Caramel

Caramel is not heated sugar;

this sweet goodness is a mood.

Advertisements

Aging

“As I get older, I realize that age is less about chronology and more about attitude and spirituality.”

Jane Fonda said that in Act V. I totally get it. That is who I am; a self-assured woman of faith.

As the rules say, Not as they do

On the daily commuter rail, I like to sit on the train car that is reserved as a quiet space. We passengers like to settle into our own silent world to read or finish a work item. I also pay bills or write fiction (okay, semi non-fiction) during this personal down time. For those that are not the frequent travelers, there is a loud reminder on the SPEAKER at EVERY stop:

“For passenger comfort, the quiet car is the first car behind the locomotive Monday through Friday. Please speak in hushed tones and refrain from using cell phones and electronics in the quiet car. Thank you and enjoy the ride.”

The only one that bothers me, and needs to speak in hushed tones, is the quiet car speaker system!

Life Saver

This author’s writing style is a real treat and right up my alley. I am only a fourth of the way through this book and already have favorite passages. Mameve’s creative descriptions make me linger on the page. I devour every written visual with a smile on my face.

Below are some examples of her descriptive sentences:

  • Illustrating her early lust for rescuing flea market items, “I’d look forward to trash collection mornings the way my lower-school mates anticipated opening day at Fenway Park!”
  • When explaining how her fellow dealer speaks, “He gives the word the theatrical French spin of a Hercule Poirot.”
  • Decorators walking through the antique mall, “…needle heels that pockmark the planked wood floors like acne scars.”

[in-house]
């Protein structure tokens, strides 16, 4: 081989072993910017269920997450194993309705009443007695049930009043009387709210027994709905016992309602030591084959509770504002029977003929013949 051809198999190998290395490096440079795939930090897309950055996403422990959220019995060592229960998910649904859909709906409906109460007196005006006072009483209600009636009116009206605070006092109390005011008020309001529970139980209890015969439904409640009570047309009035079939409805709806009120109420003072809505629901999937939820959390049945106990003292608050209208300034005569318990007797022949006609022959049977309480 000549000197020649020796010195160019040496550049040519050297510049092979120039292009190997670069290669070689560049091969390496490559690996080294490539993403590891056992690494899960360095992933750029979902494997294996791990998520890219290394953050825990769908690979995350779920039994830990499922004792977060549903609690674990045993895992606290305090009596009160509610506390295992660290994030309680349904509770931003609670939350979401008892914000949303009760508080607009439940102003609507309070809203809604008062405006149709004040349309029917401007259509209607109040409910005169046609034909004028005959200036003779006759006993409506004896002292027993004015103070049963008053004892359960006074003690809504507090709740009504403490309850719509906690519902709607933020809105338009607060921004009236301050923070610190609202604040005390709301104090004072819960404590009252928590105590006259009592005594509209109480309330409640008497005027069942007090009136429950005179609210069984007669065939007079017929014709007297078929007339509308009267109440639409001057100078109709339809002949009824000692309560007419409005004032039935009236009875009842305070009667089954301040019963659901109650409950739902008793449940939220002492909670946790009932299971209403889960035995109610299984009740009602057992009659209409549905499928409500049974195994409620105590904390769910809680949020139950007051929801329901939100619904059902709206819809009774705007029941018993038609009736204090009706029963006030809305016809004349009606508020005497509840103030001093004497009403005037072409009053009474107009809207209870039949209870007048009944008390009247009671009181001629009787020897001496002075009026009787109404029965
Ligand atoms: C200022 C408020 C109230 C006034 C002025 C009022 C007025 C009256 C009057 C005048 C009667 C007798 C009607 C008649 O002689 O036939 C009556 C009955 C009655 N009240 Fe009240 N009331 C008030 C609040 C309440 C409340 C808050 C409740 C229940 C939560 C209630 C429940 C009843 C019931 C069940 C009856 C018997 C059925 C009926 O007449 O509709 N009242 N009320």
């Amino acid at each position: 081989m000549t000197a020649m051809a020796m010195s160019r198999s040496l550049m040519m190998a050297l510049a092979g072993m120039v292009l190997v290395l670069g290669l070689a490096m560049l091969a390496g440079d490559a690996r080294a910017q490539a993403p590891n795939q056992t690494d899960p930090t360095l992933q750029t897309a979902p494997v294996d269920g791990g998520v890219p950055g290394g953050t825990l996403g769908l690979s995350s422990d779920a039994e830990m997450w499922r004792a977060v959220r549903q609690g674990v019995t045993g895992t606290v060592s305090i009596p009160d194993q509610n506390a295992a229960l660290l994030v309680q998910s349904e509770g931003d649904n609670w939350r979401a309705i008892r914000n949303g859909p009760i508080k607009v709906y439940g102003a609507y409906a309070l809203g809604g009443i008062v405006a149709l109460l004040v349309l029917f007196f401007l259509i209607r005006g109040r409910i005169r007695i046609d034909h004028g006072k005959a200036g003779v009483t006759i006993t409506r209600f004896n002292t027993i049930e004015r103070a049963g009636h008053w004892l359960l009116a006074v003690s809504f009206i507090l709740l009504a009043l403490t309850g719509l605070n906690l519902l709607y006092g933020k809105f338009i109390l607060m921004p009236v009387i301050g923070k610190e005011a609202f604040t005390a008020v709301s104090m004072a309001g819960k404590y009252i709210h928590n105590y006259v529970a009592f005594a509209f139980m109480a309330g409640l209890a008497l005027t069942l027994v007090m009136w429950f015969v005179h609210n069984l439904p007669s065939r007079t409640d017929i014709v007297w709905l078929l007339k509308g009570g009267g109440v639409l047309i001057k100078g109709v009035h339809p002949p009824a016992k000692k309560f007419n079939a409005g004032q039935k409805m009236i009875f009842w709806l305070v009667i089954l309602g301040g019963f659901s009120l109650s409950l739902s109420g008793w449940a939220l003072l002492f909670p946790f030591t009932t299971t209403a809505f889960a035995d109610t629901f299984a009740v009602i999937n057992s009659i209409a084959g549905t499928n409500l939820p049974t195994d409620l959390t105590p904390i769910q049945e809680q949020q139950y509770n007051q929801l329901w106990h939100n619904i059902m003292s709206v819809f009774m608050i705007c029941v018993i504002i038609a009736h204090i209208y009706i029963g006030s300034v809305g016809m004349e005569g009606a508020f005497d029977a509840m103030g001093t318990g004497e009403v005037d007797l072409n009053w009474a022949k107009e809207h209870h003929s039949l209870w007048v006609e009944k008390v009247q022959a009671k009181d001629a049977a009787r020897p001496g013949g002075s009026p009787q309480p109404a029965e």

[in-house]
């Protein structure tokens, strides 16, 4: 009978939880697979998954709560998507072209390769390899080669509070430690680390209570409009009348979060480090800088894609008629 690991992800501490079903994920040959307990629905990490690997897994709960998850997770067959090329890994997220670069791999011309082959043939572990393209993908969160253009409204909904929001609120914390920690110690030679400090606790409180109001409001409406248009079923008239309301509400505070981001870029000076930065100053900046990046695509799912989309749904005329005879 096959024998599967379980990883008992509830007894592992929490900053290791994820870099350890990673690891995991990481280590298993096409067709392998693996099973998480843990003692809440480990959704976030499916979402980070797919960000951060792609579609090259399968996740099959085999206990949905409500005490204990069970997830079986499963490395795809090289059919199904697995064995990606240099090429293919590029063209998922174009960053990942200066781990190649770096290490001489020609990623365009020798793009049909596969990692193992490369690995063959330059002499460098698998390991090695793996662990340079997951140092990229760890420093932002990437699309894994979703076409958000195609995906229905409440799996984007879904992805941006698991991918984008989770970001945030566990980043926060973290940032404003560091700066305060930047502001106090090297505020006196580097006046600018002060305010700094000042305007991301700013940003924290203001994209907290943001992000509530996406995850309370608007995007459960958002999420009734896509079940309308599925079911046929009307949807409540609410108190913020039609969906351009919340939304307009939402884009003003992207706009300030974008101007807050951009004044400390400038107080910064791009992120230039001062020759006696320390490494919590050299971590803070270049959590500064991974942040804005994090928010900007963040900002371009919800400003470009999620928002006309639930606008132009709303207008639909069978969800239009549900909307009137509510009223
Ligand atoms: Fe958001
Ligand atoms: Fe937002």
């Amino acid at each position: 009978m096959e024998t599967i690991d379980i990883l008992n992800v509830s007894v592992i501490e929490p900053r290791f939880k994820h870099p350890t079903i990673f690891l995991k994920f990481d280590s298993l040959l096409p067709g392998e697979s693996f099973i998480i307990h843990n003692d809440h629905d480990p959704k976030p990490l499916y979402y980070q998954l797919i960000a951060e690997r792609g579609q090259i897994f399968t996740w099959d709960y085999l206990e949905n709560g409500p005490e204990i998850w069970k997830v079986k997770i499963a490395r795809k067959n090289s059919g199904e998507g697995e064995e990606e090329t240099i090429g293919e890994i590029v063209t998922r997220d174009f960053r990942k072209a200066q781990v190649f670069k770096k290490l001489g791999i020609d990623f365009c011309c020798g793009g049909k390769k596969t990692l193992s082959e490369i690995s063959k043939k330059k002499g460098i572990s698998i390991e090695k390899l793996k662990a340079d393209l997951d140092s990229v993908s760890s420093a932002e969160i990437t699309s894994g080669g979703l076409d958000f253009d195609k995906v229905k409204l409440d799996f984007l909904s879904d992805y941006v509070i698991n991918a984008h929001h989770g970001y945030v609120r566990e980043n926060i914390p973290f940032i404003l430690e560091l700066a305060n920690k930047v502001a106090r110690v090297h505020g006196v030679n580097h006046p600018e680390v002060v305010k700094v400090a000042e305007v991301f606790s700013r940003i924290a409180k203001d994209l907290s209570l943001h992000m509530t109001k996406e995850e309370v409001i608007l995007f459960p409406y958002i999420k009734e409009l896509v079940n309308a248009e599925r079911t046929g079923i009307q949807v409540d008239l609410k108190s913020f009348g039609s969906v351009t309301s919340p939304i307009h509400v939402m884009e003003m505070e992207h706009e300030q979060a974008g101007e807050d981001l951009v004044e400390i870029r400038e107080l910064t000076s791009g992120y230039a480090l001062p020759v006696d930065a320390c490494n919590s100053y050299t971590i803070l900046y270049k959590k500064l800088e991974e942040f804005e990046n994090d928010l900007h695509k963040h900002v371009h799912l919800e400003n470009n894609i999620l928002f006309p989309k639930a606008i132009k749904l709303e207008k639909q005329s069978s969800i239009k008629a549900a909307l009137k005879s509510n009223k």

• On being thoughtful, “I stroke my chin in my best Sherlock Holmes impersonation.”
  • Describing the wrapped package, “…hefting this huge bundle in front of her stomach as if she were pregnant with twins.”
  • Helping the reader understand the loudness, “By comparison, the hand-clapping, hip-swiveling, feet-stomping crowd at a Pearl Jam concert seems subdued.”
  • Relaying a relatable memory, “…my mother used to peel an orange, in one smooth graceful motion, producing at the end of her knife a single continuous spiraling rind.”
  • Her main character judging the younger generation, “I don’t think the daughters look like college material anyway; all that make up and hair points to cosmetology school.”
  • Getting her own makeup applied by a professional using a powder puff, “It goes above my head like the halo of dirt hovering over Pigpen in the Peanuts cartoon.”

I love them all. Now I just need my Linus blankie to really settle in, so I can quietly enjoy more stories within her story. When I’m finished, maybe I’ll also treat myself to a peppermint patty.

#Friday Fictioners – 100 words

10 a.m. and the remaining items from under the bed, brought her new day to a screeching halt. Marianne slouched in front of them with a blank look on her face, if you don’t count the tears. She stared at seashells memorializing their off-season stroll last October. A reminder of the Cape Cod tournament that allowed for beach time between hectic games. A beautiful memory mixed with the unknown before her. The papers were one more reminder of things she didn’t understand. A slap in the face that time is fleeting and she hadn’t really known her daughter.

I am a writer whom journals about life, family, New England, everything and nothing and whispers of the Holy Spirit.

%d bloggers like this: